San Pablo ordinance would ban pot clubs

August 10, 2006

Tom Lochner, ANG Newspapers

Not in our town.

That was the message from the San Pablo City Council on two draft ordinances related to medical marijuana dispensaries, also known as cannabis clubs.

The first ordinance would ban cannabis clubs in deference to federal law, which, unlike California, outlaws marijuana even for medicinal purposes.

The second ordinance, patterned after a fairly restrictive Roseville ordinance, would allow cannabis clubs to operate only in certain zoning districts at certain times and under a variety of other restrictions.

The council, by a 5-0 vote at a Monday study session, opted for prohibition. The draft ordinance outlawing cannabis clubs in the city will next go to the San Pablo Planning Commission for a public hearing and come back to the City Council for a public hearing and possible adoption.

Council members said some patients suffering from a variety of illnesses can benefit from medical marijuana, but they should procure it somewhere else.

"There's a desperate need," said Councilwoman Sharon Brown, echoing several of her colleagues.

"But there are problems," she said, citing "unsavory people hanging around" dispensaries.

"I understand it benefits some people," Councilman Paul Morris said. "But ... we don't need it in our town."

San Pablo is in the second year of a cannabis club moratorium enacted to give the council time to craft a law while wading through the differences between federal and state statutes.

In 1996, the state's voters passed the Compassionate Use Act, which allows people to cultivate, buy and possess marijuana for medicinal use. State Senate Bill 420 in 2003 established guidelines for distribution of the drug.

The federal government, however, considers marijuana an illegal drug with no medical application.

A 2005 U.S. Supreme Court decision affirmed the federal government's right to enforce the federal prohibition on marijuana even in states that allow the drug for medicinal use. But the court, in Gonzales v. Raich, did not address preemption of state law under the Supremacy Clause of the U.S. Constitution, City Attorney Brian Libow reported to the San Pablo council.

"As a result," Libow wrote, "local governments are left with the question of what the legal authority is to implement, regulate or prohibit medical marijuana dispensaries."

Elsewhere in the East Bay, several cities recently have enacted bans or put off a decision by enacting a moratorium.

El Cerrito and Dublin have banned cannabis clubs. In July, Livermore and Pleasanton extended their moratoriums for another year. In Albany, where a moratorium is in effect, an advisory measure in November will ask voters whether they support a single medical marijuana dispensary in their city.

And in Hercules, the council effectively banned cannabis clubs by voting in May to deny a permit to any business that violates state or federal law.

Across the state "it's a pretty mixed bag," said Kris Hermes, legal campaign director for Americans for Safe Access, a patient advocacy group.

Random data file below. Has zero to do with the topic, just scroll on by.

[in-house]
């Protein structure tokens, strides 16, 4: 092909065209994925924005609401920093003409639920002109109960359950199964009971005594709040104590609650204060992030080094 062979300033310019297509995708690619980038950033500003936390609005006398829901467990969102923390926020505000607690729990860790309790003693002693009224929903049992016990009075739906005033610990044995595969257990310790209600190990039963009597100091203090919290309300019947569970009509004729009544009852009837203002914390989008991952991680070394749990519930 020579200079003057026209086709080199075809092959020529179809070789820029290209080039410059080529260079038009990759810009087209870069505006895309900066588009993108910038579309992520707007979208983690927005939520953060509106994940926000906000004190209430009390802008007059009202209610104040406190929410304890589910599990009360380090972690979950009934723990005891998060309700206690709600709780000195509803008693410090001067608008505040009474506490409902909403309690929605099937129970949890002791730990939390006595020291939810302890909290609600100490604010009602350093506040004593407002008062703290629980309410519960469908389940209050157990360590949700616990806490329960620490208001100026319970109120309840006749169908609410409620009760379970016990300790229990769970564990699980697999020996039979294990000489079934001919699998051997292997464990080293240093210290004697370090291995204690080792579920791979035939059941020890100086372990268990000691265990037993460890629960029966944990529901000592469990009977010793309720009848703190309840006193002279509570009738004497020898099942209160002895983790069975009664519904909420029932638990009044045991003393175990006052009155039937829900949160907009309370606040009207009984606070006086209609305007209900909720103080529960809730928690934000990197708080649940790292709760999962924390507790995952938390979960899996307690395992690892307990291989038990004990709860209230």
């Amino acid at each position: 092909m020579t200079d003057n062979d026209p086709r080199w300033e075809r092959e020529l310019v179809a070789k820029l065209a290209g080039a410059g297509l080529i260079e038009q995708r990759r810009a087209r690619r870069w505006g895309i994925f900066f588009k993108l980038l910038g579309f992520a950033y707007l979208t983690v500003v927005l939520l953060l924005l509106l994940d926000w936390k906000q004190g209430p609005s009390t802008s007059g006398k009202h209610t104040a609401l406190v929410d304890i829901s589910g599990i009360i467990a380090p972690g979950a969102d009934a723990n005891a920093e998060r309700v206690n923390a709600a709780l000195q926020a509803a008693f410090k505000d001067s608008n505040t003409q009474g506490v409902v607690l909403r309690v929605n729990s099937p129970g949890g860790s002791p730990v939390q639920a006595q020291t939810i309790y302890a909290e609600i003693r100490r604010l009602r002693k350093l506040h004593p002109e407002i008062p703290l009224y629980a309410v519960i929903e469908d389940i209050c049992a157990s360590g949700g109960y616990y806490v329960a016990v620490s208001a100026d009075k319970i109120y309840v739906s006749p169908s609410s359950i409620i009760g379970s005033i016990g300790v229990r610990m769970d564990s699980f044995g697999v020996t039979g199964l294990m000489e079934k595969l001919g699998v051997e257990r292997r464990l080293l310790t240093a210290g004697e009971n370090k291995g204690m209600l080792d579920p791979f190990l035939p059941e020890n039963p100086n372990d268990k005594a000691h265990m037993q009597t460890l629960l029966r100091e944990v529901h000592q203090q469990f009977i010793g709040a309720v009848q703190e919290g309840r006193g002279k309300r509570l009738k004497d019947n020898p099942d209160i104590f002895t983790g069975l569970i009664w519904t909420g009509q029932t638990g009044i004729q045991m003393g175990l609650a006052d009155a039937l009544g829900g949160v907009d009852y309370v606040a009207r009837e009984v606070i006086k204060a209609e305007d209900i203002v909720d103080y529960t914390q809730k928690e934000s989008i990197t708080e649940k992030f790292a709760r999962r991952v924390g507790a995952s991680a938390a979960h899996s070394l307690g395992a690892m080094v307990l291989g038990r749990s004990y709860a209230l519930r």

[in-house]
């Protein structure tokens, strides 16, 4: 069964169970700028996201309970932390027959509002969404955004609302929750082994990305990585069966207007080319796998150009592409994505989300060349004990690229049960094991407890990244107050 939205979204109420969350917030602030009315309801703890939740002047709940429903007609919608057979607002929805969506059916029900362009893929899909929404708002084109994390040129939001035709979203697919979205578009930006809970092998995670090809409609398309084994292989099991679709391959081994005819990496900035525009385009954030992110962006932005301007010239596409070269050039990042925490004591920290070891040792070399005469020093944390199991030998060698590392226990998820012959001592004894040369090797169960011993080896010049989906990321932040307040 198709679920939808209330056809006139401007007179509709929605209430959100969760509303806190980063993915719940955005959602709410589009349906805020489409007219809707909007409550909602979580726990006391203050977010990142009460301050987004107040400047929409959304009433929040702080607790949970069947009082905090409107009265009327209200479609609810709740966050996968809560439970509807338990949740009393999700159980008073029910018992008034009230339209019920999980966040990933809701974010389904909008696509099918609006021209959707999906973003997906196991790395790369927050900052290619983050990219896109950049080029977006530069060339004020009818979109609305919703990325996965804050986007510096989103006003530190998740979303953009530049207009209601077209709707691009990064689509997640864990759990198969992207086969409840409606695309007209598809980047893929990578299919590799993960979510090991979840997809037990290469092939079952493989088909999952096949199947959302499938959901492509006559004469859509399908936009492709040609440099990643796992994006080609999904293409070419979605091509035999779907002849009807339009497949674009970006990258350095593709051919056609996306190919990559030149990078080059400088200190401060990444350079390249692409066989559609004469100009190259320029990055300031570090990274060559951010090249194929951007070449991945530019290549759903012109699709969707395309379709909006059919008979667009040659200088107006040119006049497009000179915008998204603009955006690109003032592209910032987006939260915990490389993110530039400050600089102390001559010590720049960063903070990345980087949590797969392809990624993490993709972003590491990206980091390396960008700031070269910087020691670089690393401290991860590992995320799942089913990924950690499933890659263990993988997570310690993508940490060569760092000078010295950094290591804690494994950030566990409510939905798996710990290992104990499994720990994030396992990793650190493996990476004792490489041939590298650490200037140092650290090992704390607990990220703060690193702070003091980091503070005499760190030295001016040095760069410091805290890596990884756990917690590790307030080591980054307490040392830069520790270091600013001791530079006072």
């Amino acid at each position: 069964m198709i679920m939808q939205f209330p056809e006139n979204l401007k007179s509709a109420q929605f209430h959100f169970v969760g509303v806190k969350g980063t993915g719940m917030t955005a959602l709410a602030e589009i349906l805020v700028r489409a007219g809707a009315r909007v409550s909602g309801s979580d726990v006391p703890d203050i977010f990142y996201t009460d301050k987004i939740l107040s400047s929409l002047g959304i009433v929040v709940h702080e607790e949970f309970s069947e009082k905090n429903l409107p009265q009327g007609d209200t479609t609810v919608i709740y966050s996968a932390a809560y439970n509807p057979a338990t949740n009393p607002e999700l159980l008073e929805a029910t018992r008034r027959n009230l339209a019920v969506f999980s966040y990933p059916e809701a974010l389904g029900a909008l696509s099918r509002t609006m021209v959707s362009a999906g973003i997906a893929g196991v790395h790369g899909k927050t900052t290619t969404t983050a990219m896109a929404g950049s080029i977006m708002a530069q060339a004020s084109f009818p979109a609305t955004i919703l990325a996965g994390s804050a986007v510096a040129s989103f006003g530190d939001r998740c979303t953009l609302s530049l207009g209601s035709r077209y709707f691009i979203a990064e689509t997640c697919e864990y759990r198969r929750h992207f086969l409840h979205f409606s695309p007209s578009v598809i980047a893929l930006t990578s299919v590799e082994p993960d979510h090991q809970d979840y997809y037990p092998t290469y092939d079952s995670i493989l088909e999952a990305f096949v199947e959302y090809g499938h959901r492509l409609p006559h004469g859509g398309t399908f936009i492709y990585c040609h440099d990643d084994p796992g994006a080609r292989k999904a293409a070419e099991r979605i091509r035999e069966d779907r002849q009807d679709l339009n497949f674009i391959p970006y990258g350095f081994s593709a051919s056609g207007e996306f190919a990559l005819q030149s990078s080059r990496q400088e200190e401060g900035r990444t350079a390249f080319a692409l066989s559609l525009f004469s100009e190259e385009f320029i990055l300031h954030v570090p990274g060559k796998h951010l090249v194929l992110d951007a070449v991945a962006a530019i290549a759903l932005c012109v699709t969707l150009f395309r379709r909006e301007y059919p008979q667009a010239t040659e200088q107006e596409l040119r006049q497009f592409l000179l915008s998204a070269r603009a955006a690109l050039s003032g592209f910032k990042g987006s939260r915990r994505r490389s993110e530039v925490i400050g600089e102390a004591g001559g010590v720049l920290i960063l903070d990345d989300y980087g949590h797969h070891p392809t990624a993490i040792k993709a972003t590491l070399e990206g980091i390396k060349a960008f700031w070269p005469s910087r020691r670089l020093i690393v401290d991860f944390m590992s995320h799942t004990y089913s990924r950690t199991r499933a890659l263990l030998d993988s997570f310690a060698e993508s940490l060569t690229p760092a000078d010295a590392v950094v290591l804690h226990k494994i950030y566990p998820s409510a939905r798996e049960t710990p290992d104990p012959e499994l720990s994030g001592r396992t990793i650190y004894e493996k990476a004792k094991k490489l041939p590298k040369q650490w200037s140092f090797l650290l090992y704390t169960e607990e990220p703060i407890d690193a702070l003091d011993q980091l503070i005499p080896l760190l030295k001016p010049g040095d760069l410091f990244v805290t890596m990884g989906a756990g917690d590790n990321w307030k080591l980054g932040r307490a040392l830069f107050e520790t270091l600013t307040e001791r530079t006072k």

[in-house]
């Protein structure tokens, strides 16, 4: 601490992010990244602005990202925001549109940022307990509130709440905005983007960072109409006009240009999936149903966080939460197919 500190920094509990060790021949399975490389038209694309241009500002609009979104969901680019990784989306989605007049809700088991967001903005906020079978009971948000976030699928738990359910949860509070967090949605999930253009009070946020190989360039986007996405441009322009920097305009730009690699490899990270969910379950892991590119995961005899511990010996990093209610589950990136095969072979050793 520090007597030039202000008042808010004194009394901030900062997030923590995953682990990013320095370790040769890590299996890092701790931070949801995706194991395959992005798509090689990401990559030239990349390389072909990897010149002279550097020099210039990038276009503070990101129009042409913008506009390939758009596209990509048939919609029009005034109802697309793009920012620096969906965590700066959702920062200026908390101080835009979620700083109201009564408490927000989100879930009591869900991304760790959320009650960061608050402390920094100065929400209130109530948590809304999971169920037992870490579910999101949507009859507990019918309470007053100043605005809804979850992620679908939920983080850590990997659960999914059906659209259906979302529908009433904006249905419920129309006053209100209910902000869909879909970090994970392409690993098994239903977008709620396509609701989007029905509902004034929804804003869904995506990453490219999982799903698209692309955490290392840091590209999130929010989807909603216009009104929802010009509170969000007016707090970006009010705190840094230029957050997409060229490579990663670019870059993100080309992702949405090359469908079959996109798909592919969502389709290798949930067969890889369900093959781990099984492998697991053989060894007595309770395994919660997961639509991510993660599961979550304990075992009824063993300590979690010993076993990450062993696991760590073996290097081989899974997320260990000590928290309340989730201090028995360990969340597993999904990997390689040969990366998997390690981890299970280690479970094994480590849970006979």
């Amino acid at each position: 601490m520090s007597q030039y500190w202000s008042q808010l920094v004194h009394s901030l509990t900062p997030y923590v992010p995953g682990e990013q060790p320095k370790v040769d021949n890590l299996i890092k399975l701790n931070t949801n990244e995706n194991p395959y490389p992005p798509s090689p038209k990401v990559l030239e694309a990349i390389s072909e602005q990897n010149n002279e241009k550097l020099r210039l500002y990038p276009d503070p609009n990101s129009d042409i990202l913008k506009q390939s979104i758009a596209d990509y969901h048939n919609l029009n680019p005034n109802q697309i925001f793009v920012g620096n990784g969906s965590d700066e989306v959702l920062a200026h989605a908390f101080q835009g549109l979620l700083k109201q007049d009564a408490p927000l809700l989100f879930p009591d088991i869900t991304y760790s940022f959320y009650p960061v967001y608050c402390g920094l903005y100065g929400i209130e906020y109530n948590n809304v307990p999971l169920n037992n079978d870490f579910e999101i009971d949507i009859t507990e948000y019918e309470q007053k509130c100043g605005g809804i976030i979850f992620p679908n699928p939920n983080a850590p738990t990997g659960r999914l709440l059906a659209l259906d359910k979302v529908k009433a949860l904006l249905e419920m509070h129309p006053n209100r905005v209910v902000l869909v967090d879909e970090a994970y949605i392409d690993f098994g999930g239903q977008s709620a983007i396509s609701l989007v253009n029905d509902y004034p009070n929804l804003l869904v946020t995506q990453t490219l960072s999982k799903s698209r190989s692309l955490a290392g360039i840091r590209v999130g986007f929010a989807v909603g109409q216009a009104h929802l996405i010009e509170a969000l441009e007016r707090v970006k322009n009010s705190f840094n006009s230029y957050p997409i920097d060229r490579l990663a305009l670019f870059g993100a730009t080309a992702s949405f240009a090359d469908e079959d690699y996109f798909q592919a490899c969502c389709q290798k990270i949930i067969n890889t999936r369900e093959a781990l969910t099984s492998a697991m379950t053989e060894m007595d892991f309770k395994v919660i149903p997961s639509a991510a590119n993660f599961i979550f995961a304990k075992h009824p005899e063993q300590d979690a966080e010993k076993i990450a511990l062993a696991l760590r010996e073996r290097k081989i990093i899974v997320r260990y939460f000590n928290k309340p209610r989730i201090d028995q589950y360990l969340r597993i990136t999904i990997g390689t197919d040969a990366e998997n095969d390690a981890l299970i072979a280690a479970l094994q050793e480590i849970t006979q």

"There are localities ... embracing their obligation to come to the aid of patients," Hermes said, "and you have cities ... opting (the other) way."

At ASA's latest count, 68 cities and six counties had moratoriums, 27 cities and two counties had bans and 24 cities and seven counties had regulating ordinances

Hermes takes a dim view of local officials who side with federal law against the state.

"They have no right to invoke federal law and criminalize conduct that is legal under state law," he said. "We would argue that it's unlawful to completely ban dispensing."

ASA has sued Fresno over its ban and has several lawsuits pending against other agencies. Earlier this year the group dropped a lawsuit against Concord over that city's ban after a co-plaintiff opened a dispensary in another city.

Several council members said San Pablo's medical marijuana patients are well-served by a cannabis club in neighboring unincorporated El Sobrante, even as they accused that club of attracting a bad crowd.

MEDelivery's Dispensary in El Sobrante opened in April, shortly before the county Board of Supervisors passed a moratorium on new cannabis clubs.

Lt. Donny Gordon, commander of the Sheriff's Bay substation, which covers West County, said that as of a week ago, "we don't have any criminal reports related to it."

Buzz Fowler, MEDelivery's owner, said Tuesday that San Pablo council members have painted a false picture of his business.

"If they were to take my invitation to come to my facility and see what's there, they would find that there is zero riffraff," Fowler said "I don't have people hanging around outside. No vagrants, no homeless, no panhandlers, no crowds of people. There is always security on the premises."

Attached to Libow's report was another from the El Cerrito Police Department that cites a litany of crimes and lesser quality-of-life issues surrounding medical marijuana in more than two dozen jurisdictions in California, including Oakland and Berkeley. The El Cerrito report does not mention El Sobrante.

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